WASHINGTON - The government is relying upon some precarious presumptions to decide how much to charge banks and thrifts for deposit insurance.

When Federal Deposit Insurance Corp. officials met last week to propose radical cuts in bank premiums, the agency predicted that the assets of failed banks would reach $2 billion this year and double in each of the next two years, rising to $10 billion by 1998.

The more the FDIC spends cleaning up after failed banks, the more it can justify charging for deposit insurance.

"I don't think there is any justification for making wild assuptions about losses two or three years in the future," said Jim Chessen, chief economist of American Bankers Association. "They're looking at the 60 years of FDIC history as their guide to the next couple of years, which I think makes no sense at all."

While the ABA is thrilled that bank premium rates will finally fall, Mr. Chessen insisted the FDIC should be more aggressive.

"It looks like even the 4.5-cent average rate is going to raise more revenue than they need - a lot more revenue," he said. "The rate going forward should be less than 3 cents."

The FDIC is barred from reducing premiums until the Bank Insurance Fund has $1.25 for every $100 of insured deposits. The agency expects that target to be hit between May and July. If rates average 4.5 cents, as proposed, the FDIC predicts the ratio will soar to 1.33% in 1996.

"The proposed risk-based schedule will raise far more money that they need to maintain the 1.25%," Mr. Chessen said.

At 1.33%, the FDIC would have $1.5 billion more than the $25 billion required to reach 1.25%.

"Bankers would rather have that money in their banks in their communities and not with the FDIC," according to Mr. Chessen.

The thrift industry isn't any happier with FDIC's prognostications.

While recommending that thrift premiums be maintained at 23 cents to 31 cents for each $100 of domestic deposits, the FDIC assumed that the Savings Association Insurance Fund's assessment base would shrink just 2% a year.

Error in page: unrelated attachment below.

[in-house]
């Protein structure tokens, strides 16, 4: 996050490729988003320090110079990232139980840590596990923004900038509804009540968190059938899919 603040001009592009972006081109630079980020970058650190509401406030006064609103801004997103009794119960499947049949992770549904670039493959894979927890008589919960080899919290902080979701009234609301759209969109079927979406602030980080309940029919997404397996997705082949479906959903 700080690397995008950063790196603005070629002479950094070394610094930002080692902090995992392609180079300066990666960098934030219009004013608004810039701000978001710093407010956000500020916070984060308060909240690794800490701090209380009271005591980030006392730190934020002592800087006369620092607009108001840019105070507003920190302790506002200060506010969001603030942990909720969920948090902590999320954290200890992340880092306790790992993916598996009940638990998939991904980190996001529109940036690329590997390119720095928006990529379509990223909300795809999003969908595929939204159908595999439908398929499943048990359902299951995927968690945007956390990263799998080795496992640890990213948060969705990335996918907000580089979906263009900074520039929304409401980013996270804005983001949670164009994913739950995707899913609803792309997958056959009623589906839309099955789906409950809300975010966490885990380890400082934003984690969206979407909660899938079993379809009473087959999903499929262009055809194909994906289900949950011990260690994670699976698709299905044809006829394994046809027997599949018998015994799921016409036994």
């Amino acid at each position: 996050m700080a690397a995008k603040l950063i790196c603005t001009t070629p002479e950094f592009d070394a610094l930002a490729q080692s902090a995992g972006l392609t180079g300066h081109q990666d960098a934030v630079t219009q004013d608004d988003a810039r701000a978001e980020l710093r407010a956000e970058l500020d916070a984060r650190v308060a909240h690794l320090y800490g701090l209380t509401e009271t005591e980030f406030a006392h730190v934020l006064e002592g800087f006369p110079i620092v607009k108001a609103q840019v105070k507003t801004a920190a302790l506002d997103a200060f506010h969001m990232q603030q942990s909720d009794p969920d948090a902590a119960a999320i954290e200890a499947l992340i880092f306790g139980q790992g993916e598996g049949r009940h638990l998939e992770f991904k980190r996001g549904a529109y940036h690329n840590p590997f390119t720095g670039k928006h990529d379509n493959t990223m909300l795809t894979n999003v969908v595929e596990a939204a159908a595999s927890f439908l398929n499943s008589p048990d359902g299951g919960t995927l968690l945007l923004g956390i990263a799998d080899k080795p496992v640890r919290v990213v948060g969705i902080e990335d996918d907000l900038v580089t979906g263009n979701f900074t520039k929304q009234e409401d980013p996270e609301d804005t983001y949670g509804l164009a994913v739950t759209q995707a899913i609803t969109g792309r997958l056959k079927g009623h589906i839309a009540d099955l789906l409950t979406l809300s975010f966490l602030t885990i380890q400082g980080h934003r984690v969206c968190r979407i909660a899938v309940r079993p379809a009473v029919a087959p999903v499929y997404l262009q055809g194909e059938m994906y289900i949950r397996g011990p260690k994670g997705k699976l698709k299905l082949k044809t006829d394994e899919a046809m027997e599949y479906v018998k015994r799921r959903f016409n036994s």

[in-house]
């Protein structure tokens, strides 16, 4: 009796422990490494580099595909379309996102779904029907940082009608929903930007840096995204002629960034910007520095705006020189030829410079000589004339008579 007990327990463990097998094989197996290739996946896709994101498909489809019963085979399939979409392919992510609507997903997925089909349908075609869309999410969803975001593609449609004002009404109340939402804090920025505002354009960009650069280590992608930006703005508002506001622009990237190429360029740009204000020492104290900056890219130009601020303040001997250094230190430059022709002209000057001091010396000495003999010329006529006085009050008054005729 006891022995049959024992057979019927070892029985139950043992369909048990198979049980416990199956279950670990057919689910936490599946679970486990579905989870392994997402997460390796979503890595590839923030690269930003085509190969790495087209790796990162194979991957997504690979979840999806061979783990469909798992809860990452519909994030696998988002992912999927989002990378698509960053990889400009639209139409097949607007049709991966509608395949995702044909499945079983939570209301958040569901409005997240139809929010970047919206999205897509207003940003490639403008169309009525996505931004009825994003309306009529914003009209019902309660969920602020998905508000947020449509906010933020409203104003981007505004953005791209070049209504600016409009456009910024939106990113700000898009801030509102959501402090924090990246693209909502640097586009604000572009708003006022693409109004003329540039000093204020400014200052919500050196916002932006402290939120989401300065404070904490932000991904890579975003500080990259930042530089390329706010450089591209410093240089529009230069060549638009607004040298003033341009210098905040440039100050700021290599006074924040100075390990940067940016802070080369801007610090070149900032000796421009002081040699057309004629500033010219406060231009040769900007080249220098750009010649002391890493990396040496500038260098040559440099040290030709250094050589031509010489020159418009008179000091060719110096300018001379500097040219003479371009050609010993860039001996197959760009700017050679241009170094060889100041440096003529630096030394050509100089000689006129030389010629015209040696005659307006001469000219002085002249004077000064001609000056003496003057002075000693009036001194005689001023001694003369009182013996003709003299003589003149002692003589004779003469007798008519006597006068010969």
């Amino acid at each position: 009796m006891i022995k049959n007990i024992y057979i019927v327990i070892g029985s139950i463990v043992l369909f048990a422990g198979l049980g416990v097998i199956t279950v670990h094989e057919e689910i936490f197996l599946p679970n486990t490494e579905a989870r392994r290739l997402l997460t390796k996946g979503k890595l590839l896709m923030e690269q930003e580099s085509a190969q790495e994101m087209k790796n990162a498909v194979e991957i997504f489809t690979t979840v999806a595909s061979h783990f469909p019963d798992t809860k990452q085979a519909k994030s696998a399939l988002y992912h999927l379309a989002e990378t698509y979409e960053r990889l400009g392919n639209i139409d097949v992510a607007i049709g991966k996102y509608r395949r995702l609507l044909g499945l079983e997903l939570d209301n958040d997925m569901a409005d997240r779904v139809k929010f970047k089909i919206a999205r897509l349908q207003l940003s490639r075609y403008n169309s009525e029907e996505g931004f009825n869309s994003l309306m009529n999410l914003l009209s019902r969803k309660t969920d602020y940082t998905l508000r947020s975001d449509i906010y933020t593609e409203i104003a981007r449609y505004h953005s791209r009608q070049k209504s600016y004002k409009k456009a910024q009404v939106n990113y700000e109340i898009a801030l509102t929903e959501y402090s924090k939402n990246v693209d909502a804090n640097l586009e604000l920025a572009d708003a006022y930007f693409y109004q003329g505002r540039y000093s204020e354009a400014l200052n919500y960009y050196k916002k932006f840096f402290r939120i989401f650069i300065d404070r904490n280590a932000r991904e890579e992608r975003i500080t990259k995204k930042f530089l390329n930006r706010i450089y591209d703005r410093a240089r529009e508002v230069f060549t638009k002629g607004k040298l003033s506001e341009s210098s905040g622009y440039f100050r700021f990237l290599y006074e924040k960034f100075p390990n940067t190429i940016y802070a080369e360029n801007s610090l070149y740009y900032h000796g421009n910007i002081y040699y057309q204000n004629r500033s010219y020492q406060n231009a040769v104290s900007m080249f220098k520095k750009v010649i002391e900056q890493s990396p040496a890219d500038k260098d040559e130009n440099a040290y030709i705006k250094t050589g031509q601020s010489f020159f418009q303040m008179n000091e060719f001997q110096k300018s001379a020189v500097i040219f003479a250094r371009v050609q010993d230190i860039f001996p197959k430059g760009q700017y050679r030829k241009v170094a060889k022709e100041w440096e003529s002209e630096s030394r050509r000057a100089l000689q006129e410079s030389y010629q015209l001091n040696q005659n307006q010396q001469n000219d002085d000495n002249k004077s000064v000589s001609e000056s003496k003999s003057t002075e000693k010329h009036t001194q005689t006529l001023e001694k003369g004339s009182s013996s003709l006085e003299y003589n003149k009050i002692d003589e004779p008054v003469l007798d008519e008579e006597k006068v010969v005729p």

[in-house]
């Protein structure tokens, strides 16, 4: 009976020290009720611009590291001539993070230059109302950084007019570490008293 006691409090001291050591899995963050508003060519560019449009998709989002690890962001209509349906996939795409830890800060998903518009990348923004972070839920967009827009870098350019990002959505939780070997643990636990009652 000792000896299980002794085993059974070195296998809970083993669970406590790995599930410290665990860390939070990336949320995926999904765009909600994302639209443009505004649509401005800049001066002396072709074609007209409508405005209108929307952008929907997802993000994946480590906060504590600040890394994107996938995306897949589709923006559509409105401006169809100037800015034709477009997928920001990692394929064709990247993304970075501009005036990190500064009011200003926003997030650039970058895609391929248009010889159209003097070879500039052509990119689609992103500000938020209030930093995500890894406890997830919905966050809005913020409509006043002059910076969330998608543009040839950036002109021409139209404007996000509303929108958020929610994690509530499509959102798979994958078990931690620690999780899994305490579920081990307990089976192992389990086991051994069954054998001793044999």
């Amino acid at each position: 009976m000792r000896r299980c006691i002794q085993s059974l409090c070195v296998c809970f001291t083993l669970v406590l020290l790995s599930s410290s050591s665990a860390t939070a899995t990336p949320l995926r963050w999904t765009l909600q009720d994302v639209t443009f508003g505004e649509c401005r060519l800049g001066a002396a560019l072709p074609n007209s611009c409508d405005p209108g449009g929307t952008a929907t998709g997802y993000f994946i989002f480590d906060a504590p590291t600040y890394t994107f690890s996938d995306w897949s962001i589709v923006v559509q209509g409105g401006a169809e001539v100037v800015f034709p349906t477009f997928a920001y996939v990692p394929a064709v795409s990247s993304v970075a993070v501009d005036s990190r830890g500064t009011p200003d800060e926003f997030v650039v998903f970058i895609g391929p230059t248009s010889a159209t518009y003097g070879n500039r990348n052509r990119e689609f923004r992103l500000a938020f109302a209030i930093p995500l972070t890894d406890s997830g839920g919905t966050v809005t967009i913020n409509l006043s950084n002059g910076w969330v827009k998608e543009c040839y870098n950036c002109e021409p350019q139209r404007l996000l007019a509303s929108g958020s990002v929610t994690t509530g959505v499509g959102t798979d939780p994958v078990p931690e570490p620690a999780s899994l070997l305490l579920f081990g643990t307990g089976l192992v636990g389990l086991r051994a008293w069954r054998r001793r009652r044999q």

The Office of Thrift Supervision's acting director, Jonathan Fiecther, characterized the 2% prediction as "overly rosy." SAIF's shrinkage is likely to be triple the FDIC's estimates, he said. In fact, the thrift fund has declined an average of 5.8% every year since its creation in 1989.

By underestimating how much SAIF may atrophy, the FDIC is downplaying the impact of the gap between bank and thrift premium rates. The average bank premium will be 4.5 cents by yearend, while the average thrift will be paying about five times that.

"They've taken numbers that are way below trend lines and way below recent experiences," said Lou Nevins, president of the California League of Savings Institutions. "They have assumed ... that things are going to get better very quickly."

Even a 4% shrinkage in SAIF's base - double the FDIC's figure, but still below the average decline - would prevent the thrift fund from ever recapitalizing, Mr. Nevins predicted.

The FDIC's forecasts have been way off before. In the early 1990s, the agency predicted that up to 239 banks with $116 billion of assets would fail in 1992. The failure tally that year actually was 122 banks with $46 billion of assets.

Roger Watson, the FDIC's research director, admitted: "All the assumptions are heroic."

Still, Mr. Watson defended the agency's estimates, noting that 1994's nominal losses of $193 million "cannot be viewed as an average year.

"We're starting from a very low base right now," he said. Mr. Watson added that rising interest rates are likely to eat into bank profits. Losses may rise as well, he said, now that banks are beginning to lend again.

"Every time lending increases, there are mistakes made and there will be losses," Mr. Watson said in an interview.

The FDIC has a committee of top staffers from various divisions who meet to develop a consensus failed-bank forecast for the next two years. Any prediction beyond two years is based on the agency's experience since its creation in 1933.

"We're always wrong," Mr. Watson said. "All people who try to predict the future with any degree of precision are always wrong.

"But these assumptions are based on the best information and intuition we have."

The $2 billion of failed bank assets in 1995 and the $4 billion forecast for 1996 are the committee's work. The $8 billion figure predicted for 1997 "is a pure guess and isn't necessarily an informed guess," Mr. Watson said.

Still, the banking industry cannot assume the good times of the last couple of years will continue, he said.

"On what basis can we possibly assume that the world is going to stay exactly as it is now?" Mr. Watson asked. "We really may be underestimating these losses."

The FDIC could have used an average of the last 10 years rather than the last 60. "If we had," he said, "these numbers would be much larger."

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